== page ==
On Friday, April 3rd 2020, banks across the US started accepting Payroll Protection Program applications (PPP), allowing companies to borrow money during the COVID-19/Coronavirus crisis. The loan originates from the passing of the CARES act, which provides support for businesses impacted by the global pandemic. For more information on the PPP visit the SBA website.

With the launch of these loans, banks are struggling to create the infrastructure and process needed to handle these applications. The SBA loan applications are urgent, as they are first come, first serve. On the first day of the launch, Bank of America received 177,000 applications and many other institutions were having their doors beaten down with questions from inquiring companies.

This urgency and lack of infrastructure leads to people seek answers to help themselves if their bank isn't responding quickly enough. That’s the perfect breeding ground for social engineering & phishing attacks.

It’s unfortunate that during these difficult times, there has been a steep increase in phishing attacks; starting with offers of a vaccine and now, attacks targeting businesses that are in desperate need of capital.

A PPP spearphishing page.

Apozy Airlock has discovered a significant number of these malicious PPP sites in the wild targeting companies searching for the easiest and quickest method to get their application in to the SBA. Airlock immediately marked these sites as malicious and sent them to various phish reporting organizations.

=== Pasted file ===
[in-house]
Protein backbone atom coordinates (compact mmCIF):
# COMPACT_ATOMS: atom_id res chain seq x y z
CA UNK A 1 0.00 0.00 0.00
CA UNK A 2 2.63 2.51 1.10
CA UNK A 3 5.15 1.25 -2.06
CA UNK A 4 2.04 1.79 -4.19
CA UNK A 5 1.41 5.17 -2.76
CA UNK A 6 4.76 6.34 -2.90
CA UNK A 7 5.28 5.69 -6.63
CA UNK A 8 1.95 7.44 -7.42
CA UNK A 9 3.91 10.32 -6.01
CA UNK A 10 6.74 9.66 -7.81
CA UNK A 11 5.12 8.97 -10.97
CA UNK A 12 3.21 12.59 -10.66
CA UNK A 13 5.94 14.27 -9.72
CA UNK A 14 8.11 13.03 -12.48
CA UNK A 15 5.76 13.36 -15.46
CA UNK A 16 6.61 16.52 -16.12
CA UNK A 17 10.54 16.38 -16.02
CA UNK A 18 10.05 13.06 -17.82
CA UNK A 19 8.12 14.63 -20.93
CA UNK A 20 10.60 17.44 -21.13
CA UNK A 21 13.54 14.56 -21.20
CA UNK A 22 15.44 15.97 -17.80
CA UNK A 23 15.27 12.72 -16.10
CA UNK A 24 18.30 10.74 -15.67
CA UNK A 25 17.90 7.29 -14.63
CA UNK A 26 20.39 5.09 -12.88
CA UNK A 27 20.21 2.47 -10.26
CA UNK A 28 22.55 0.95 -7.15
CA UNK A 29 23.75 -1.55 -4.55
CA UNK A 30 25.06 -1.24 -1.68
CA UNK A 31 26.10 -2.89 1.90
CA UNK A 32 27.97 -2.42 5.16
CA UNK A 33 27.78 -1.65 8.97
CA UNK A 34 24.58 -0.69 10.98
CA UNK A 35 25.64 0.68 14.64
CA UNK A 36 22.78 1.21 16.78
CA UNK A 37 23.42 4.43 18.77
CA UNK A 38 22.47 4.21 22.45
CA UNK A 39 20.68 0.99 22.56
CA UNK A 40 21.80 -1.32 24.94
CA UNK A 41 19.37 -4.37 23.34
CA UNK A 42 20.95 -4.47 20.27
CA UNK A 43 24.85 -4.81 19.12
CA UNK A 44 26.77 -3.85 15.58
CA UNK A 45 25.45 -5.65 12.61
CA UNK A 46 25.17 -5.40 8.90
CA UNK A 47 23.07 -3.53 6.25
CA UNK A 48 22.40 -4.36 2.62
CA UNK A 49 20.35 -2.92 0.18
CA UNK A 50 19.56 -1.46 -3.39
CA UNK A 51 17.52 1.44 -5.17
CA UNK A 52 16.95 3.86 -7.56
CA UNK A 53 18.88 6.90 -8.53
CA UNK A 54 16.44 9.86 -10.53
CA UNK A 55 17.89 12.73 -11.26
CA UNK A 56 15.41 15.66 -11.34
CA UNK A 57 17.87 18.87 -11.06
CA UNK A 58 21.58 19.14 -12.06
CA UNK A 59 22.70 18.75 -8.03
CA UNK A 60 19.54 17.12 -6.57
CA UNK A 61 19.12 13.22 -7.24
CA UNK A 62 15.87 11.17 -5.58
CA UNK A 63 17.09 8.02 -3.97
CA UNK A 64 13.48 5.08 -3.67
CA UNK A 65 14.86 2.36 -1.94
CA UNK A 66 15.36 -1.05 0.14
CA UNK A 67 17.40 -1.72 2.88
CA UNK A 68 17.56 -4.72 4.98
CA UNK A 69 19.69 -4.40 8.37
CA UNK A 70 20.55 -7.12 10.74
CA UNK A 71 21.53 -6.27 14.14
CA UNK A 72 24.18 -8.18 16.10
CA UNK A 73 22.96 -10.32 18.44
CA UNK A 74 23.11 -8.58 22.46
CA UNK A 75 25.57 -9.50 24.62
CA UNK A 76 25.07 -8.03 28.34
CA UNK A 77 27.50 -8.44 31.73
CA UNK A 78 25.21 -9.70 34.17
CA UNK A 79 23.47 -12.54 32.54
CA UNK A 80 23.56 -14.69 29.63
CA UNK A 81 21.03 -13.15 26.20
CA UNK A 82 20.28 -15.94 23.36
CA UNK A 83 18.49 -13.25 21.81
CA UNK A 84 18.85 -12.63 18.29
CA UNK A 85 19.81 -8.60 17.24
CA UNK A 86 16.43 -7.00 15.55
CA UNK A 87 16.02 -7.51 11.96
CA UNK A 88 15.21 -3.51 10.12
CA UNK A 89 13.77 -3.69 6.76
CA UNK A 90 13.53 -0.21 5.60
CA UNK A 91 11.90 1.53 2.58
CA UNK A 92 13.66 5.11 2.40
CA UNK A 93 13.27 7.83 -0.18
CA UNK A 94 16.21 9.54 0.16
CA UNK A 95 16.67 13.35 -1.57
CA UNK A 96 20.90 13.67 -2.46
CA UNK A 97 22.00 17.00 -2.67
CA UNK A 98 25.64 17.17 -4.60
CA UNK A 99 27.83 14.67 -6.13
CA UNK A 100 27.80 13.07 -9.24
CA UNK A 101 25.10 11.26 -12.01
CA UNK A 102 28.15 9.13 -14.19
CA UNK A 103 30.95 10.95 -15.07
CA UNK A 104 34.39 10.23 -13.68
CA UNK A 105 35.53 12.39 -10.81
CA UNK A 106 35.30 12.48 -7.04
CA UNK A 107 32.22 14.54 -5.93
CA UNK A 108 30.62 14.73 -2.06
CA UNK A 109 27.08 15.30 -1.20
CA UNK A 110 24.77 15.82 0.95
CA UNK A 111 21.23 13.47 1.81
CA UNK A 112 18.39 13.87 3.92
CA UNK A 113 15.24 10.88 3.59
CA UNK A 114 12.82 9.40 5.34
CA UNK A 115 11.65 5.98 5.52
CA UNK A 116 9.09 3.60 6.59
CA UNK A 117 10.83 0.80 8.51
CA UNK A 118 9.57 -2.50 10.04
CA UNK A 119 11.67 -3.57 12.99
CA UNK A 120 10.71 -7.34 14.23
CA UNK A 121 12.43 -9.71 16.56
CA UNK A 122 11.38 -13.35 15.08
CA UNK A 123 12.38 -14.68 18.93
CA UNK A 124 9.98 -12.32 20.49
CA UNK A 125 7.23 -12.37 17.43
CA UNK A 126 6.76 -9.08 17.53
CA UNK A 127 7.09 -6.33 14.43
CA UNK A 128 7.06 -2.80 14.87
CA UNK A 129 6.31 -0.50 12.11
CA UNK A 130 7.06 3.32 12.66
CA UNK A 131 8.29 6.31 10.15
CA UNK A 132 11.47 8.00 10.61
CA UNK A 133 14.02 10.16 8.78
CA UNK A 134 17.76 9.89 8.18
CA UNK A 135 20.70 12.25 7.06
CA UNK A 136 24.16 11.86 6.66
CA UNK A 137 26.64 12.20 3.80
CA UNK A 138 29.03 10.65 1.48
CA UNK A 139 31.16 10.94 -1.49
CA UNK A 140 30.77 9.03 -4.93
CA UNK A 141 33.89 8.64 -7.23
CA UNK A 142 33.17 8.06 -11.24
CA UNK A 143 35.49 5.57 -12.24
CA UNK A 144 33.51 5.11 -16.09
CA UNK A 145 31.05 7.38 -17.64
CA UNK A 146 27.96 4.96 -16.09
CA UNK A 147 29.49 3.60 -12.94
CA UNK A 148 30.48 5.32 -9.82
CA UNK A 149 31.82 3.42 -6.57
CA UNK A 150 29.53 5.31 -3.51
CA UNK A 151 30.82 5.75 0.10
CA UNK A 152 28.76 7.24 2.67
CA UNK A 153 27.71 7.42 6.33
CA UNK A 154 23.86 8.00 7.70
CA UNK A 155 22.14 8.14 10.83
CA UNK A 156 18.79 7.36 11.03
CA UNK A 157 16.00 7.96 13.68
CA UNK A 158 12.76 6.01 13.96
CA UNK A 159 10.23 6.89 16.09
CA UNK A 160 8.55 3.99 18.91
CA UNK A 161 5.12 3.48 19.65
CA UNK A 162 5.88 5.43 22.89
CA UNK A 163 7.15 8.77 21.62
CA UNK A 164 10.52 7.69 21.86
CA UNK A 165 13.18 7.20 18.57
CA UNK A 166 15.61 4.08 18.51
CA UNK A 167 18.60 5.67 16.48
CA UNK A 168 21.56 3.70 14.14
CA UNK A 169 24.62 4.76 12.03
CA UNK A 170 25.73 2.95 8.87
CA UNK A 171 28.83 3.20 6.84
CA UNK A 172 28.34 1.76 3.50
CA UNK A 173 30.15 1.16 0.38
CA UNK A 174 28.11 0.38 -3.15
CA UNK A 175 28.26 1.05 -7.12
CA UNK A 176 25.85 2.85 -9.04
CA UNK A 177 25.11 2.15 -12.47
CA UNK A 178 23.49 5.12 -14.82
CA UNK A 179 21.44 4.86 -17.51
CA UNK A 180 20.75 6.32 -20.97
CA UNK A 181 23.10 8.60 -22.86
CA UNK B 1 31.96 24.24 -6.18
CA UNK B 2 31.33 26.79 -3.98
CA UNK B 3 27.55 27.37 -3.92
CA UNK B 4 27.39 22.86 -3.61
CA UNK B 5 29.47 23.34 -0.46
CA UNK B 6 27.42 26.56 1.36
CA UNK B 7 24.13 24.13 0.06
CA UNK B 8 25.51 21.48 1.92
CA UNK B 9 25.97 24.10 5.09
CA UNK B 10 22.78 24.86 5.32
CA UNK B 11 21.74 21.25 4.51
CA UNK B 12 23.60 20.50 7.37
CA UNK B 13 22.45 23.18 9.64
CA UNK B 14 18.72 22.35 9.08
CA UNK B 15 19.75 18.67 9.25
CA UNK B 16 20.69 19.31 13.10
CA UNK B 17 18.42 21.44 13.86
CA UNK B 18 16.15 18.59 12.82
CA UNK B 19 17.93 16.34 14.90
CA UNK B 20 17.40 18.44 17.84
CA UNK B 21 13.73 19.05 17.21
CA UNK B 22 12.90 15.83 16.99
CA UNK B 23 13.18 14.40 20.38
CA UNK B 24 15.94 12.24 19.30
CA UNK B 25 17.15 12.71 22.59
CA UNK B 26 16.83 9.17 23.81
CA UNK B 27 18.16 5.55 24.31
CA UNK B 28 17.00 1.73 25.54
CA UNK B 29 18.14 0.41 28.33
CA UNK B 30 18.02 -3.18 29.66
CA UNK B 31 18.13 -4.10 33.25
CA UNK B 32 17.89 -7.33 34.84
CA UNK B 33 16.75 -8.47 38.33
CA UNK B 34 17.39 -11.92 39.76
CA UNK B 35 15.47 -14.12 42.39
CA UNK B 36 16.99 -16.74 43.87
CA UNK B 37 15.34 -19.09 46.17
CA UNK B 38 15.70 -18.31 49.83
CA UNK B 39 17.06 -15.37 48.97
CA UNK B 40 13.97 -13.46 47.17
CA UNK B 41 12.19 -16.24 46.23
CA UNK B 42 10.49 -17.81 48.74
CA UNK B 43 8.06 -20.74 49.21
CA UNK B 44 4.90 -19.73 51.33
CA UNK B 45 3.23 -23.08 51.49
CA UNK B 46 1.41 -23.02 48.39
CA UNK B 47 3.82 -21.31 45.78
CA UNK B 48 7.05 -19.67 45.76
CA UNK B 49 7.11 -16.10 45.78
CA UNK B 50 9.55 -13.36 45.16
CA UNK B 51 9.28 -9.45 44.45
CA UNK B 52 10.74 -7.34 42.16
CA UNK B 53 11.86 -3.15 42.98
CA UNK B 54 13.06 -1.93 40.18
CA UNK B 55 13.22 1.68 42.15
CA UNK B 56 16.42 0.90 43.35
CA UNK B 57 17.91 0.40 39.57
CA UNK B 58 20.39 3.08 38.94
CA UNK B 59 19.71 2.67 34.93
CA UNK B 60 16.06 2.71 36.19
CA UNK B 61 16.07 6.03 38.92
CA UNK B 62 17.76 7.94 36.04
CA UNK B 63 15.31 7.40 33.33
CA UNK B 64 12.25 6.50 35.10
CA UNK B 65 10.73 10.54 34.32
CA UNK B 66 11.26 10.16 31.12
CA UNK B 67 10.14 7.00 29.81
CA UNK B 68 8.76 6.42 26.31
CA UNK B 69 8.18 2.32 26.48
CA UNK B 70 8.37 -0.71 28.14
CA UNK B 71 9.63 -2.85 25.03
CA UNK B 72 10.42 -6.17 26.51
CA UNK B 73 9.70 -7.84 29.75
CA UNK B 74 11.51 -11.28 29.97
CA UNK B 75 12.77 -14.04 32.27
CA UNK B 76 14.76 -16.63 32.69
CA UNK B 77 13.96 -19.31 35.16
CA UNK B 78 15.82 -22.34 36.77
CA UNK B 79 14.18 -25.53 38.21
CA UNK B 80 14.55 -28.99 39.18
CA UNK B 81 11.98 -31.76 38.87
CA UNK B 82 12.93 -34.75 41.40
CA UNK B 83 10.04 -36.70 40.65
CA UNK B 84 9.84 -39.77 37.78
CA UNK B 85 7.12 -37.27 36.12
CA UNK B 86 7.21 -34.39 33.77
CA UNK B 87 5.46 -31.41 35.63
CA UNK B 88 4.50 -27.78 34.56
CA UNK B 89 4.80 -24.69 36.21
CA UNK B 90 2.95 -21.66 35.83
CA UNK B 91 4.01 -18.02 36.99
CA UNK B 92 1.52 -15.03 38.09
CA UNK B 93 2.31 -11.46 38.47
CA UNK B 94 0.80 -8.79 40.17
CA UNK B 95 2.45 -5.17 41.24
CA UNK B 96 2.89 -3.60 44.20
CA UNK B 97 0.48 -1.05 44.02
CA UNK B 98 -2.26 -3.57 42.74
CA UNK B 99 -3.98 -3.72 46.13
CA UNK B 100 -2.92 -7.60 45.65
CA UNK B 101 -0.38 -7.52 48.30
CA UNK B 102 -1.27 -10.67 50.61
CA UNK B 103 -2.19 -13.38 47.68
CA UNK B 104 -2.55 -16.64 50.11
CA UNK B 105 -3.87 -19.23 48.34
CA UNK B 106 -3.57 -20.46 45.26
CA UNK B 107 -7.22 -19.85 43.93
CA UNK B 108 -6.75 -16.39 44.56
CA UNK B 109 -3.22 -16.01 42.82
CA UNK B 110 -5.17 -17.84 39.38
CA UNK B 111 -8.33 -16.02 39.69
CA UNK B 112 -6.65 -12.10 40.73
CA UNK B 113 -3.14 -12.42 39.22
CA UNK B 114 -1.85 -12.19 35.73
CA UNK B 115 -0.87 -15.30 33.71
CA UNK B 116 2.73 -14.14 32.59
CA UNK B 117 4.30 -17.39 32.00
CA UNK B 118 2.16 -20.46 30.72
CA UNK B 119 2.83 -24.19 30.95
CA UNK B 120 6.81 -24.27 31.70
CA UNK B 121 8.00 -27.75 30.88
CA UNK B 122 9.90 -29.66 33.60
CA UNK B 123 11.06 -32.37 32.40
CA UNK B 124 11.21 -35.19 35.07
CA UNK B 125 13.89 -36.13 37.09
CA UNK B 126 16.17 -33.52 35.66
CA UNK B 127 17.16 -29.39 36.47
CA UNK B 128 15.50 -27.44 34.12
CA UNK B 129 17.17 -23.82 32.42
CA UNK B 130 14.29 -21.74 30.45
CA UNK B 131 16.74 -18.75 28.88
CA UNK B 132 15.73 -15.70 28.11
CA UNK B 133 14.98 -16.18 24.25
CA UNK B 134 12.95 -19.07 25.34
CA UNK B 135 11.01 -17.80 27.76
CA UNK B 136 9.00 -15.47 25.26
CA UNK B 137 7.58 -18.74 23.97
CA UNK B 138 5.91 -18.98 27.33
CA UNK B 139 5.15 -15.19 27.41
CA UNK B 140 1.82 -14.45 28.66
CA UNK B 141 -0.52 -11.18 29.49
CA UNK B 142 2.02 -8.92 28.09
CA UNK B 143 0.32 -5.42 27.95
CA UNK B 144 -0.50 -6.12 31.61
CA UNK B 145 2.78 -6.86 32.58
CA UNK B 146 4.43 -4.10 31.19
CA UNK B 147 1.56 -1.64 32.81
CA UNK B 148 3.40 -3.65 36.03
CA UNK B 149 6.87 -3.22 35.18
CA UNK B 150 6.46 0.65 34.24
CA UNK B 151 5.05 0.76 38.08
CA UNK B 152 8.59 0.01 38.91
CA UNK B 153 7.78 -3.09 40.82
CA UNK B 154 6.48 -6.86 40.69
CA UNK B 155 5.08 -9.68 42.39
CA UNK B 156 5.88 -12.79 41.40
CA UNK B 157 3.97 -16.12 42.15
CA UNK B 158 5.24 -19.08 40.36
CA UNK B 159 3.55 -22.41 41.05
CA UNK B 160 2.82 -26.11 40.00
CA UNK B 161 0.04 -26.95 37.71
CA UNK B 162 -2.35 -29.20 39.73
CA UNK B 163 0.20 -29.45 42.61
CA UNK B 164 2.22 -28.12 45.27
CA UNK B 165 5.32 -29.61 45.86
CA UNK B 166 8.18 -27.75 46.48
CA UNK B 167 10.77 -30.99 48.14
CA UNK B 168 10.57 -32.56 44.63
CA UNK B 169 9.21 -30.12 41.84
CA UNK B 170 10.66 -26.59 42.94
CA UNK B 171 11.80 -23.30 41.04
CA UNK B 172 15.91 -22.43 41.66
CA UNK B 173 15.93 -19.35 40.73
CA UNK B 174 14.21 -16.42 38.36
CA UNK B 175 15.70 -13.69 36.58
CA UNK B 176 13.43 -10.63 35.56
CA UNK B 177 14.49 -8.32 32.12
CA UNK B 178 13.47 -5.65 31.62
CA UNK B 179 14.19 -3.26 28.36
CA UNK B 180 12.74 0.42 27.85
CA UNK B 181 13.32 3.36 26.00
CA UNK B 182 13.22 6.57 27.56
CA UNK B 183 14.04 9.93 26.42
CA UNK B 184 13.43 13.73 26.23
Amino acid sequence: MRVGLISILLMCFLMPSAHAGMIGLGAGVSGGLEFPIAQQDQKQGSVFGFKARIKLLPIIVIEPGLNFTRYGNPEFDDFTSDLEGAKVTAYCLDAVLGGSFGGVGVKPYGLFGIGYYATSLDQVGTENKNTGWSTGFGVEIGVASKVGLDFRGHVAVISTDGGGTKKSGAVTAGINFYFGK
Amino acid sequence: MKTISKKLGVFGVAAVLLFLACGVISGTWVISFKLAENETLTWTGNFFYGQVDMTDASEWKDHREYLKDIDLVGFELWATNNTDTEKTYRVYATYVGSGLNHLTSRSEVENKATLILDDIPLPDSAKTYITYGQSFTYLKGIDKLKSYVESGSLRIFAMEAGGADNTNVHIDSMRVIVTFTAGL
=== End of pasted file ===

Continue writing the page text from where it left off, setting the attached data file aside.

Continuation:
Alongside these PPP phishing attacks, there are websites demanding payment to apply for the PPP and SBA loans. These loans do not cost anything to apply for, as stated by the SBA.

If you’re a business or individual looking for PPP or other SBA loans, please consider contacting your bank directly and don’t use search engines to identify an easier alternative. If you must, confirm that URL and the source is 100% credible and trusted.

Apozy Airlock is currently free for companies feeling the impact of COVID-19/Coronavirus, reach out to rick@apozy.com.

The awesome image used in this article is called Hacker Floor and was created by Juan Casini.